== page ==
Maine Volunteerism Rate Ranks Second in New England, Groundbreaking Study Shows
June 16th, 2006
?Volunteers are the lifeblood of our state and a vital part of our economy, and one of the qualities that make Maine such a great place to live,? said Governor Baldacci, ?This first-ever study shows who volunteers, what they do, and where they serve. It will be very helpful in our work to increase the number and effectiveness of volunteers in our state.?
The study analyzed data collected over the past four years by the U.S. Census Bureau in its annual Volunteer Supplement to the Current Population Survey. The report is significant because it collected survey data from over 60,000 households since 2002, and is the first study to break down volunteering habits and patterns by state and region. To view the full report, which features a two-page profile for each state, go to www.nationalservice.gov.
The data shows that volunteers in Maine give an average of 37,409,680 hours of volunteer service each year. Using Independent Sector?s estimate of $18.04 an hour for the value of a volunteer?s time, the annual value of volunteering by Maine residents is approximately $674,870,622. The average volunteerism rate for 2003 to 2005 in Maine was 33.2% which was higher than the 3-year rate for the Northeast overall (26.4%) and the national average of 28.8%. Almost one out of three volunteers in Maine serve primarily through educational or youth service organizations (30.4%) ? 3 percentage points higher than the proportion of volunteers in the Northeast overall. Maine also has the third highest percentage of volunteers in nation serving through two types of organizations: hospitals or other health care organizations (10.1%) and social or community service organizations (16.5%).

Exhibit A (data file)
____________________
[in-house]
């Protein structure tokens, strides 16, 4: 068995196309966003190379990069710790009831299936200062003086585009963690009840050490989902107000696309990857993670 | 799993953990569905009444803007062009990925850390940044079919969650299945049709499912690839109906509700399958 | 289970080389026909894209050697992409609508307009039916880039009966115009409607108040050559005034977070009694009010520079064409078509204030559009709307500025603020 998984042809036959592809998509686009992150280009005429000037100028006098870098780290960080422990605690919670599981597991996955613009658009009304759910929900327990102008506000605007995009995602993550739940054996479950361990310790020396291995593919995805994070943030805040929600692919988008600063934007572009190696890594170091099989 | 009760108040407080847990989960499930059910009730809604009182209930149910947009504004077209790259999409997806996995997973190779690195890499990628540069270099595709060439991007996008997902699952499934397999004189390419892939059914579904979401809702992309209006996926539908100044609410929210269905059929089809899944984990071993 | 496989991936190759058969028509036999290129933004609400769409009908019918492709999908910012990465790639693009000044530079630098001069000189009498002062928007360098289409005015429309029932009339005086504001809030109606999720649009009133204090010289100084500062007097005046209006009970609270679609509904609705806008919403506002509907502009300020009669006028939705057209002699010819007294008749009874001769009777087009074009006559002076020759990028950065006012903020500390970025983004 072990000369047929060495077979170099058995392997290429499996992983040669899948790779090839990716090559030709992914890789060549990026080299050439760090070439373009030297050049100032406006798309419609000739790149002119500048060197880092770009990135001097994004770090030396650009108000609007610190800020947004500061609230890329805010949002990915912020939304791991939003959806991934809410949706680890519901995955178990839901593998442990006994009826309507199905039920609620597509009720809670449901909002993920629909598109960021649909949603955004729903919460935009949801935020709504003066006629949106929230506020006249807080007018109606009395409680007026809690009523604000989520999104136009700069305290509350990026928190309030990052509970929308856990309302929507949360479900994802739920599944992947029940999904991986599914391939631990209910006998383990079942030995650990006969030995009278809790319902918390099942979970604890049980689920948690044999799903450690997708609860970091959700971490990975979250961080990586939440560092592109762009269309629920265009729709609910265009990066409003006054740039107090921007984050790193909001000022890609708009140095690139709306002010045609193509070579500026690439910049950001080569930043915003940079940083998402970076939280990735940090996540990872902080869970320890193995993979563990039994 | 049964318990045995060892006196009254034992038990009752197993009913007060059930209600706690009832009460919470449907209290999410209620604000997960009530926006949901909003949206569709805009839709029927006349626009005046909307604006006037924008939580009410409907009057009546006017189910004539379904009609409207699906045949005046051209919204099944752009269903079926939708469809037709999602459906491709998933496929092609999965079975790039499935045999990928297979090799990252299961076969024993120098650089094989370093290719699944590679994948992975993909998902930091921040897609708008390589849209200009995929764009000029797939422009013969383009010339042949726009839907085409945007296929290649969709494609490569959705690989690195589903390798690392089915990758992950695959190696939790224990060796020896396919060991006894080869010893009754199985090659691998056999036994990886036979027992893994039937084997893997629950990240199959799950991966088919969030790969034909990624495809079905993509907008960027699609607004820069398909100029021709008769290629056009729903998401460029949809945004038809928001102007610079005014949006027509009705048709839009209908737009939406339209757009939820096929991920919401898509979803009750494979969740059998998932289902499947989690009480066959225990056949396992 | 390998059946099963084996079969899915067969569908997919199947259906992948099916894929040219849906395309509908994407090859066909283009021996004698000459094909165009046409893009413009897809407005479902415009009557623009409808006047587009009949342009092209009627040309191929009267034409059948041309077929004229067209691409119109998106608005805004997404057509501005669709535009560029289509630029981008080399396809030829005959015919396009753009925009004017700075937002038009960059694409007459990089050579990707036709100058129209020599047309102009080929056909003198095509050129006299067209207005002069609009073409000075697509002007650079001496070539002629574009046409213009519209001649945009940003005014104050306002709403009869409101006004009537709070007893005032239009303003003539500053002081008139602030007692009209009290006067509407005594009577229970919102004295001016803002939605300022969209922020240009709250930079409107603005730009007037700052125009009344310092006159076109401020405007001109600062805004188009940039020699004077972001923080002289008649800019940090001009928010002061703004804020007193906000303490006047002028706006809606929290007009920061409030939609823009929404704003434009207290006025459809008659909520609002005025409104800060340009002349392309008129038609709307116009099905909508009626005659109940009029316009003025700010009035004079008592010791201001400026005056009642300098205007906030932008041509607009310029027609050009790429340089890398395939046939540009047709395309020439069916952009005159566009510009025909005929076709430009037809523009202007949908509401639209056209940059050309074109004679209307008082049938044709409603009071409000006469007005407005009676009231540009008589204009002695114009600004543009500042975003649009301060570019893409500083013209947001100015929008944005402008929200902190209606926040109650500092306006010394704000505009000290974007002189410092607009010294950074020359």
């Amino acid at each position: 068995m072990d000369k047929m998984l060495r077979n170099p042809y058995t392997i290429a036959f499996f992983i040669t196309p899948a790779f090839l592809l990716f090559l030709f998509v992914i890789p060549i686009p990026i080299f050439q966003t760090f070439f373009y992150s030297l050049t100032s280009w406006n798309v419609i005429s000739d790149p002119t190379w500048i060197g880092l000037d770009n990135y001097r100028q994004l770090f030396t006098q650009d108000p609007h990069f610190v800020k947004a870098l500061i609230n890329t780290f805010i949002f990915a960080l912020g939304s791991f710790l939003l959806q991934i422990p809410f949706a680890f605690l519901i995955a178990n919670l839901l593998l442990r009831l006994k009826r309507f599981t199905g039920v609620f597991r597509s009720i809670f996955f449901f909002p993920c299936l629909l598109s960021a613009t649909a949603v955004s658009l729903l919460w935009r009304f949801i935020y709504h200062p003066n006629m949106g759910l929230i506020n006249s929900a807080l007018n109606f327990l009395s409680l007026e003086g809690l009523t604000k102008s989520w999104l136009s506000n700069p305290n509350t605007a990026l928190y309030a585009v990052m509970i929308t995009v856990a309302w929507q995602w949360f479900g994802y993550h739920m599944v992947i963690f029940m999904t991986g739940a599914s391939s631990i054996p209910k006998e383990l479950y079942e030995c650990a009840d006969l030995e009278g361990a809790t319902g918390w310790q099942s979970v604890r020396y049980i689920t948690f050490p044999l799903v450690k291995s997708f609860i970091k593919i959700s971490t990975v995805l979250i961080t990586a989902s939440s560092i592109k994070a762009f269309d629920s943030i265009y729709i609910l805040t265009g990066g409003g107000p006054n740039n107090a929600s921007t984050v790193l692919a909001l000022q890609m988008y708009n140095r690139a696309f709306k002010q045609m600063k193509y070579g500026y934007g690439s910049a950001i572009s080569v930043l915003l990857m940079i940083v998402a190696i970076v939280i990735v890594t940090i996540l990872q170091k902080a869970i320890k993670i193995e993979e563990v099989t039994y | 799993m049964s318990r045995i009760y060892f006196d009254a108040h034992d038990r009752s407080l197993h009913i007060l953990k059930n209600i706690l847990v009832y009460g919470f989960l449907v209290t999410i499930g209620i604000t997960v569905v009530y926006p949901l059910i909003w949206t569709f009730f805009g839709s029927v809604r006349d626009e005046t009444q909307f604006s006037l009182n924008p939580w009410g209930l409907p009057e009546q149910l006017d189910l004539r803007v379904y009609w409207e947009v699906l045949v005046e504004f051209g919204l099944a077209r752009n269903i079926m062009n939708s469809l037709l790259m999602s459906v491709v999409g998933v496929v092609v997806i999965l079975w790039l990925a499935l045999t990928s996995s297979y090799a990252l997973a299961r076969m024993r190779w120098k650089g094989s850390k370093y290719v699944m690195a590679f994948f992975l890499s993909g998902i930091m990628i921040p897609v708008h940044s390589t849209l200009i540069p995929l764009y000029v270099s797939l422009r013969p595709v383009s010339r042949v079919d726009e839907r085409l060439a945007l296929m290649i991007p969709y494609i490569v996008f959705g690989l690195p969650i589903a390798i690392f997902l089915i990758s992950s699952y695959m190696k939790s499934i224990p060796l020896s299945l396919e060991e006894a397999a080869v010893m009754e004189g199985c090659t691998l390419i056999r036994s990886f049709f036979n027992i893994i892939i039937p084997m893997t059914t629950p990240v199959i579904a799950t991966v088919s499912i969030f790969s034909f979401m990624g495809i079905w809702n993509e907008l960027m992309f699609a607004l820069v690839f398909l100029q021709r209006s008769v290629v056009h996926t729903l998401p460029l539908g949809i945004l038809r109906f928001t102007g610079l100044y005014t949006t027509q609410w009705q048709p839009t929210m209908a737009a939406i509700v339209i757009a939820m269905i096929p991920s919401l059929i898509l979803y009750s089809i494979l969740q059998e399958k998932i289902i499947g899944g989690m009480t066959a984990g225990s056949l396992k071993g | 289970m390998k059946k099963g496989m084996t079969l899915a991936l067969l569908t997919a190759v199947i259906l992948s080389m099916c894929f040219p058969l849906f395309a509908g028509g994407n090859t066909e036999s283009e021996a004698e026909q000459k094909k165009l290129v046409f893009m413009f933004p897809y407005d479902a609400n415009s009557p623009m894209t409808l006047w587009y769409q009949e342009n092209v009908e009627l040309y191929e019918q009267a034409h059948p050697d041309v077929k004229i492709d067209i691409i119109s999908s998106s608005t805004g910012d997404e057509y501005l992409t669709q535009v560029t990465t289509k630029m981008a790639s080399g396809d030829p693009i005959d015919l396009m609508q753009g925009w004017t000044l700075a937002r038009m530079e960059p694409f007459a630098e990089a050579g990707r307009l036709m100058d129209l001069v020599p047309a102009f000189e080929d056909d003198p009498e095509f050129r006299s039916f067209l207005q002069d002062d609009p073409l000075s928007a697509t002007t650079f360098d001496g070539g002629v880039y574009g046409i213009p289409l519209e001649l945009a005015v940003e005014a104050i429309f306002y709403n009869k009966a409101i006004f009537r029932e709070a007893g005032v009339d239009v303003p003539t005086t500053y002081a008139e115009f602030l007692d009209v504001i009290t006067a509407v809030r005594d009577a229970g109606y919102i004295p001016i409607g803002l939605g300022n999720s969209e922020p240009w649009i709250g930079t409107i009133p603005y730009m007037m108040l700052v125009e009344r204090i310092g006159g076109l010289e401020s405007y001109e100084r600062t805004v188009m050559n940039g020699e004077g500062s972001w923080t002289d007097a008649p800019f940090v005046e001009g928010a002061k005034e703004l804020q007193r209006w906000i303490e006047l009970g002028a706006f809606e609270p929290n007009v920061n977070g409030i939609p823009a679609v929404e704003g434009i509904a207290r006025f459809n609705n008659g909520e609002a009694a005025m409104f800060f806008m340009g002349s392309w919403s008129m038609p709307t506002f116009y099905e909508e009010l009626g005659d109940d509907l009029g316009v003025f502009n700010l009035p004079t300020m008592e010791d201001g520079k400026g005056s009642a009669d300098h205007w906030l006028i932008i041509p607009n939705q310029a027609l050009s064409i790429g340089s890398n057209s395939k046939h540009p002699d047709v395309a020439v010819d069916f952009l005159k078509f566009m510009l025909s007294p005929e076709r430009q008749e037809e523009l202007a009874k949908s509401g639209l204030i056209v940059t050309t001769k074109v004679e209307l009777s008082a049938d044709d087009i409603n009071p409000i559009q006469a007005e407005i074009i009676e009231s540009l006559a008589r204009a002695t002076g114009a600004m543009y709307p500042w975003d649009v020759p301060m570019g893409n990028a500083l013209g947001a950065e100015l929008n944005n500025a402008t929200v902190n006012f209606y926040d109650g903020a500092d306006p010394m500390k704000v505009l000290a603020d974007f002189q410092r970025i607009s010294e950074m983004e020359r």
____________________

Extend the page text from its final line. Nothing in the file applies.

?We have not had such an all inclusive report on community service patterns since the 2001 Maine Development Foundation survey. The shear size of the sample used in the CNS report gives us very strong and reliable results and allows us for the first time to compare statistical data from state to state,? remarked Paula Gagnon, Board Chair for the Maine Commission for Community Service.
?We believe that community service is an effective means of meeting vital needs in communities across America, from the need for more mentors for disadvantaged youth to caring for the elderly to helping prepare for and recover from natural disasters,? said David Eisner, CEO of the Corporation. ?This report is a powerful tool to help states and communities increase volunteering and build the infrastructure of nonprofits and communities to respond to community challenges through citizen service.?
To maximize that impact and to take advantage of the upward trend in volunteering in America over the past four years, the Corporation, as part of its new five year Strategic Plan released in February 2006, is working with other nonprofit, government and business groups to increase the number of Americans who volunteer to 75 million by the year 2010, up from the current 65.4 million.
?We are committed to working with groups from every sector of society to expand the number of Americans who volunteer nationwide by more 10 million volunteers by 2010,? said Eisner. ?Such an increase must begin, and must be sustained, at the local level. The report is an important tool in that effort, because the more we know about volunteers, the greater the chance we have of reaching that goal.?
The Corporation for National and Community Service improves lives, strengthens communities, and fosters civic engagement through service and volunteering. Each year, the Corporation provides opportunities for nearly 2 million Americans of all ages and backgrounds to serve their communities and country through the Senior Corps, AmeriCorps, and Learn and Serve America programs. For more information, go to http://www.nationalservice.gov.
The Maine Commission for Community Service is the state appointed liaison for the Corporation for National and Community Service. The 26 member board is charged with fostering community service and volunteer initiatives in Maine. Visit www.maineservicecommission.gov to learn more about the Maine Commission for Community Service or contact 287-8933 or firstname.lastname@example.org.
To find a volunteer opportunity near you, visit www.VolunteerMaine.org.
Both the Executive Summary and full report as well as Maine's profile are available in the Online Library at www.VolunteerMaine.org